Is regulation of professional conduct an abuse of human dignity, isnt it
Is it ethical to check employees behavior, isnt it

These questions incline to obligation and prohibition. Indeed, these are the key pillars that guide our newly-established policy.

I believe that any sort of misconduct in the workplace is intolerable globally. There is absolutely no company that can sit back and watch its employees destroy its vision. There and then follows strict measures, even retrenchment without notice. I will send a final warning to all our staff members requesting that they do only what is in the best interest of our organization. They should note that their misconduct is destroying our business adversely as production has gone low.

In the contract signed by every member of our staff, insubordination has been defined as disobedience to the superiors and replacement of ones duty with personal matters. This is very offensive in this company and can lead to straight termination. Please note that, use of phone calls and Internet facilities for personal gain is unethical and unprofessional, and what is worse is that it is a violation of our own policies and code of ethics. It is bad in itself and we are not implying that our employers to stop communicating with friends or loved ones while at work place, no. I believe no one would appreciate when another colleague uses his belongings to serve his selfish ends. It is in this light that I condemn this misconduct. So, it is a must that all employees treat the assets of this company with the respect they deserve at all times.

As you can see from the newly-established policy, insubordination will lead to straight benefits as well as fines. This is the course of action I intend to take. Be informed that whenever you use these facilities for your personal gain the company loses adversely. Firstly, you do not perform your duties hence lowering our production. Secondly, the company ends up paying unprecedented bills that should not have accrued in the first place. Again, the company remunerates efforts that are not valuable to the business. This is not cost effective at all.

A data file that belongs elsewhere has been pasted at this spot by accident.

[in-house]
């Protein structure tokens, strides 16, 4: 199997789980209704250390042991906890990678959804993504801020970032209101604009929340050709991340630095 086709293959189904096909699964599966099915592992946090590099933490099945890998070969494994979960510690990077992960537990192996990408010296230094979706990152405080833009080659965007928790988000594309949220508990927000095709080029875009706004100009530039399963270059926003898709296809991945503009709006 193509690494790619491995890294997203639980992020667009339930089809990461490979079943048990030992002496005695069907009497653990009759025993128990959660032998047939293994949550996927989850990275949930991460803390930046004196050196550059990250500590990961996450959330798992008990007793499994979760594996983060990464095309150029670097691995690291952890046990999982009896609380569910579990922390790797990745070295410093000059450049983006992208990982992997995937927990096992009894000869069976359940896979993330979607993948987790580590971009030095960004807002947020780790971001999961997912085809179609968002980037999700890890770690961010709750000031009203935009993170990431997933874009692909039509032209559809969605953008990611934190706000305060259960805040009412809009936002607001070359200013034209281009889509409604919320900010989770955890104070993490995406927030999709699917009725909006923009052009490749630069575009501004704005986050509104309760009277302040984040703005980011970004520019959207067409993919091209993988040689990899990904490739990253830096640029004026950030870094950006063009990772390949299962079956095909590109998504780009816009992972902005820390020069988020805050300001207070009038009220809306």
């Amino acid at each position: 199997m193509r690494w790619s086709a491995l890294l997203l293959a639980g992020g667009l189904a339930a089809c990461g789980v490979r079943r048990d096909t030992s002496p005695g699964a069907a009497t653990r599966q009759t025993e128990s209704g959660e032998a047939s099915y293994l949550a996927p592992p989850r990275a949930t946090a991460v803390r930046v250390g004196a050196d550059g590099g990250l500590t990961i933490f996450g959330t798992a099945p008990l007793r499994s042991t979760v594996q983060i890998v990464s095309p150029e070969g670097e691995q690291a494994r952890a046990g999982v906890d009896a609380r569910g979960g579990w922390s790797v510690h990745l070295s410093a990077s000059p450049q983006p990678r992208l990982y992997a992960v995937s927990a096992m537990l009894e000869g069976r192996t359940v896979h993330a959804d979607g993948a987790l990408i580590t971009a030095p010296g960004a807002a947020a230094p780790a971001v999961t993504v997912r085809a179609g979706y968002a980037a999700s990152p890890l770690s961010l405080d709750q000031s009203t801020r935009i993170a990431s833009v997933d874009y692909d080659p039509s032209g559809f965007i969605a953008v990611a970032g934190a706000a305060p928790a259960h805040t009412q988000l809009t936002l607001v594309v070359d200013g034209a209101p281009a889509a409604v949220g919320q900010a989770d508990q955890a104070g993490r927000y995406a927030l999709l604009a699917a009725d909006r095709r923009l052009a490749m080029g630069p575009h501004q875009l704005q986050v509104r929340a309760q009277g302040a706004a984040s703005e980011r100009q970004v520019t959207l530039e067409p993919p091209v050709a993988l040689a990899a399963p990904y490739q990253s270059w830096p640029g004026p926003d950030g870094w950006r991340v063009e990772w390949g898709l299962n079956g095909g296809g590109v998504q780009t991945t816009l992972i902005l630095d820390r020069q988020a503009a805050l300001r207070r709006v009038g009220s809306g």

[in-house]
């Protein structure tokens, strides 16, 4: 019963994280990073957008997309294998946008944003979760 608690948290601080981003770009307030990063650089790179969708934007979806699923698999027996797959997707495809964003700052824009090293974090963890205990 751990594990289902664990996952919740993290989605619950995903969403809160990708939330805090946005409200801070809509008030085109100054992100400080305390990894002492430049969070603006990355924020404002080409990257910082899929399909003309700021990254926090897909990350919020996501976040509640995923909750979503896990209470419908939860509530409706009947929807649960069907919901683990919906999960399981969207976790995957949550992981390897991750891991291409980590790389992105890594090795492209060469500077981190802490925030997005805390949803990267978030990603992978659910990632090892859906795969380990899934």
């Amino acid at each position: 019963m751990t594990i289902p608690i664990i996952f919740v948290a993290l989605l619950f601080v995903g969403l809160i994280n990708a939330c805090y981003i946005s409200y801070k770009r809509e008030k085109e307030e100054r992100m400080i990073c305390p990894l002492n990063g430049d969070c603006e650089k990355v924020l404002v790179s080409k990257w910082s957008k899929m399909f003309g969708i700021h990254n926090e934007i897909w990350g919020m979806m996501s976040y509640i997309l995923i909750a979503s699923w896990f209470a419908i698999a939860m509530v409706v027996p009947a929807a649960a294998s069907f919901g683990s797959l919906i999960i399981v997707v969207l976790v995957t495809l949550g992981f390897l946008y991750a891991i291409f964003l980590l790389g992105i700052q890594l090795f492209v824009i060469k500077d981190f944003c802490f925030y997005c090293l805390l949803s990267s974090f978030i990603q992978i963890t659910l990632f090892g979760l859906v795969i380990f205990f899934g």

As noted earlier, professional conduct simply means faithfulness to ones duties. As the manager of this company, I have to ensure that our employees remain professional in their services. This is why this misconduct has to be regulated as per the policy guidelines. It is within my responsibility to define what is unprofessional or unethical or less cost-effective. Furthermore, I have the responsibility to put in place measures that will regulate any perceived misconduct in the three dimensions.

I am not convinced that purchasing software to monitor our staff is a solution. It is actually unprofessional and a misuse of funds. The employees should feel they have a prima facie duty to act truthfully to their employer and more so, faithfulness to their duty. Failing to do ones duty and instead spending more time in phone calls or internet is dishonest.